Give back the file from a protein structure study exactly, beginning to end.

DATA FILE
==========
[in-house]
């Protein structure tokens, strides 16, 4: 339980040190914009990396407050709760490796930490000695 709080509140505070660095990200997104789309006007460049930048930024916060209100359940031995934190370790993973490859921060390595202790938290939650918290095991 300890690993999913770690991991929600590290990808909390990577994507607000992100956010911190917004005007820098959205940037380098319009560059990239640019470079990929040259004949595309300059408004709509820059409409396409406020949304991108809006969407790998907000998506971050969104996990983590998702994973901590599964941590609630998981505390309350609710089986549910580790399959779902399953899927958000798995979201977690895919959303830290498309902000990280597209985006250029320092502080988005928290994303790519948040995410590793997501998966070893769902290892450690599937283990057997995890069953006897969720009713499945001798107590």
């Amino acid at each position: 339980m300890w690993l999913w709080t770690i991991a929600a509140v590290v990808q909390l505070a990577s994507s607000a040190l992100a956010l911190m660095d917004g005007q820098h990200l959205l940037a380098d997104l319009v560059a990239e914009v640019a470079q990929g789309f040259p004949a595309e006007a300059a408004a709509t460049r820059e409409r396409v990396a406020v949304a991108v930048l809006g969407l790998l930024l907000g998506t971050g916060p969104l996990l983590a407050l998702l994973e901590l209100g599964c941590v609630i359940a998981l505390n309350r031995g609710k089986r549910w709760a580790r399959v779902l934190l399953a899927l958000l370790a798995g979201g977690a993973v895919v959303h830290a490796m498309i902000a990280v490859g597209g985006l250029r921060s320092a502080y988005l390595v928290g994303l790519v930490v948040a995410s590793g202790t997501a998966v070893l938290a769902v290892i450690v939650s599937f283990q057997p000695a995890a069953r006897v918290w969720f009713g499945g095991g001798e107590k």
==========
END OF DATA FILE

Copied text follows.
[in-house]
């Protein structure tokens, strides 16, 4: 339980040190914009990396407050709760490796930490000695 709080509140505070660095990200997104789309006007460049930048930024916060209100359940031995934190370790993973490859921060390595202790938290939650918290095991 300890690993999913770690991991929600590290990808909390990577994507607000992100956010911190917004005007820098959205940037380098319009560059990239640019470079990929040259004949595309300059408004709509820059409409396409406020949304991108809006969407790998907000998506971050969104996990983590998702994973901590599964941590609630998981505390309350609710089986549910580790399959779902399953899927958000798995979201977690895919959303830290498309902000990280597209985006250029320092502080988005928290994303790519948040995410590793997501998966070893769902290892450690599937283990057997995890069953006897969720009713499945001798107590």
């Amino acid at each position: 339980m300890w690993l999913w709080t770690i991991a929600a509140v590290v990808q909390l505070a990577s994507s607000a040190l992100a956010l911190m660095d917004g005007q820098h990200l959205l940037a380098d997104l319009v560059a990239e914009v640019a470079q990929g789309f040259p004949a595309e006007a300059a408004a709509t460049r820059e409409r396409v990396a406020v949304a991108v930048l809006g969407l790998l930024l907000g998506t971050g916060p969104l996990l983590a407050l998702l994973e901590l209100g599964c941590v609630i359940a998981l505390n309350r031995g609710k089986r549910w709760a580790r399959v779902l934190l399953a899927l958000l370790a798995g979201g977690a993973v895919v959303h830290a490796m498309i902000a990280v490859g597209g985006l250029r921060s320092a502080y988005l390595v928290g994303l790519v930490v948040a995410s590793g202790t997501a998966v070893l938290a769902v290892i450690v939650s599937f283990q057997p000695a995890a069953r006897v918290w969720f009713g499945g095991g001798e107590k």